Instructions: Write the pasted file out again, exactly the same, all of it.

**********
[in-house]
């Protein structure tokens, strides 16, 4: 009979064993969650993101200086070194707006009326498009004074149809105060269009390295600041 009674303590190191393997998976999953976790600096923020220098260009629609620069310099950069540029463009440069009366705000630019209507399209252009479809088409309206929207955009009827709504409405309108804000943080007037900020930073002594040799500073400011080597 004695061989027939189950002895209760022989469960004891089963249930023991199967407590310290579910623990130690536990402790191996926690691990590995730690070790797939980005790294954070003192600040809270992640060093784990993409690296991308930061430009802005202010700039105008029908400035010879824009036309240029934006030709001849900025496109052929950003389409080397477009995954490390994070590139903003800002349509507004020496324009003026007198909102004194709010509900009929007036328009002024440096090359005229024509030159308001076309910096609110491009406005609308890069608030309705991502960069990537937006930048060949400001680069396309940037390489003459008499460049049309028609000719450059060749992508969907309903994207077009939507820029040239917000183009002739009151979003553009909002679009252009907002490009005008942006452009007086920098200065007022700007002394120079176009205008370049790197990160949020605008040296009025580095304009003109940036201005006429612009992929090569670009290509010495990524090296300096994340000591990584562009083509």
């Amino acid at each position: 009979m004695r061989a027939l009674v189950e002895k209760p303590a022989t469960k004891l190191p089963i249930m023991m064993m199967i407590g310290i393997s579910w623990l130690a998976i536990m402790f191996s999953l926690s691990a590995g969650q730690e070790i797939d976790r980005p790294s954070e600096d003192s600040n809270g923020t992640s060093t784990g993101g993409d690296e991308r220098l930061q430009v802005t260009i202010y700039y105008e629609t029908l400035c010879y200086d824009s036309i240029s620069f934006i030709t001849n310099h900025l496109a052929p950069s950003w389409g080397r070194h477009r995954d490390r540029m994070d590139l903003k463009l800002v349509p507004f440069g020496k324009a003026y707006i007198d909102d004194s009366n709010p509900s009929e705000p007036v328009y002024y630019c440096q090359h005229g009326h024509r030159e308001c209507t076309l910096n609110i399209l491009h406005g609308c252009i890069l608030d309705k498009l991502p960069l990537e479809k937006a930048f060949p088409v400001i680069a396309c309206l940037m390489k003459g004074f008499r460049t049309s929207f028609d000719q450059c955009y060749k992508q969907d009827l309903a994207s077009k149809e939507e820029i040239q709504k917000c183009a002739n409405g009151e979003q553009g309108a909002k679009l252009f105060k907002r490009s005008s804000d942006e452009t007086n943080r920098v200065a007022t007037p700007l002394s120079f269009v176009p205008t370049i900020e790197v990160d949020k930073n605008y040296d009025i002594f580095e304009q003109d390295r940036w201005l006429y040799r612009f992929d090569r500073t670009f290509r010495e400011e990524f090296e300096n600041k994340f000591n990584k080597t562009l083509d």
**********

[in-house]
């Protein structure tokens, strides 16, 4: 009979064993969650993101200086070194707006009326498009004074149809105060269009390295600041 009674303590190191393997998976999953976790600096923020220098260009629609620069310099950069540029463009440069009366705000630019209507399209252009479809088409309206929207955009009827709504409405309108804000943080007037900020930073002594040799500073400011080597 004695061989027939189950002895209760022989469960004891089963249930023991199967407590310290579910623990130690536990402790191996926690691990590995730690070790797939980005790294954070003192600040809270992640060093784990993409690296991308930061430009802005202010700039105008029908400035010879824009036309240029934006030709001849900025496109052929950003389409080397477009995954490390994070590139903003800002349509507004020496324009003026007198909102004194709010509900009929007036328009002024440096090359005229024509030159308001076309910096609110491009406005609308890069608030309705991502960069990537937006930048060949400001680069396309940037390489003459008499460049049309028609000719450059060749992508969907309903994207077009939507820029040239917000183009002739009151979003553009909002679009252009907002490009005008942006452009007086920098200065007022700007002394120079176009205008370049790197990160949020605008040296009025580095304009003109940036201005006429612009992929090569670009290509010495990524090296300096994340000591990584562009083509």
């Amino acid at each position: 009979m004695r061989a027939l009674v189950e002895k209760p303590a022989t469960k004891l190191p089963i249930m023991m064993m199967i407590g310290i393997s579910w623990l130690a998976i536990m402790f191996s999953l926690s691990a590995g969650q730690e070790i797939d976790r980005p790294s954070e600096d003192s600040n809270g923020t992640s060093t784990g993101g993409d690296e991308r220098l930061q430009v802005t260009i202010y700039y105008e629609t029908l400035c010879y200086d824009s036309i240029s620069f934006i030709t001849n310099h900025l496109a052929p950069s950003w389409g080397r070194h477009r995954d490390r540029m994070d590139l903003k463009l800002v349509p507004f440069g020496k324009a003026y707006i007198d909102d004194s009366n709010p509900s009929e705000p007036v328009y002024y630019c440096q090359h005229g009326h024509r030159e308001c209507t076309l910096n609110i399209l491009h406005g609308c252009i890069l608030d309705k498009l991502p960069l990537e479809k937006a930048f060949p088409v400001i680069a396309c309206l940037m390489k003459g004074f008499r460049t049309s929207f028609d000719q450059c955009y060749k992508q969907d009827l309903a994207s077009k149809e939507e820029i040239q709504k917000c183009a002739n409405g009151e979003q553009g309108a909002k679009l252009f105060k907002r490009s005008s804000d942006e452009t007086n943080r920098v200065a007022t007037p700007l002394s120079f269009v176009p205008t370049i900020e790197v990160d949020k930073n605008y040296d009025i002594f580095e304009q003109d390295r940036w201005l006429y040799r612009f992929d090569r500073t670009f290509r010495e400011e990524f090296e300096n600041k994340f000591n990584k080597t562009l083509d």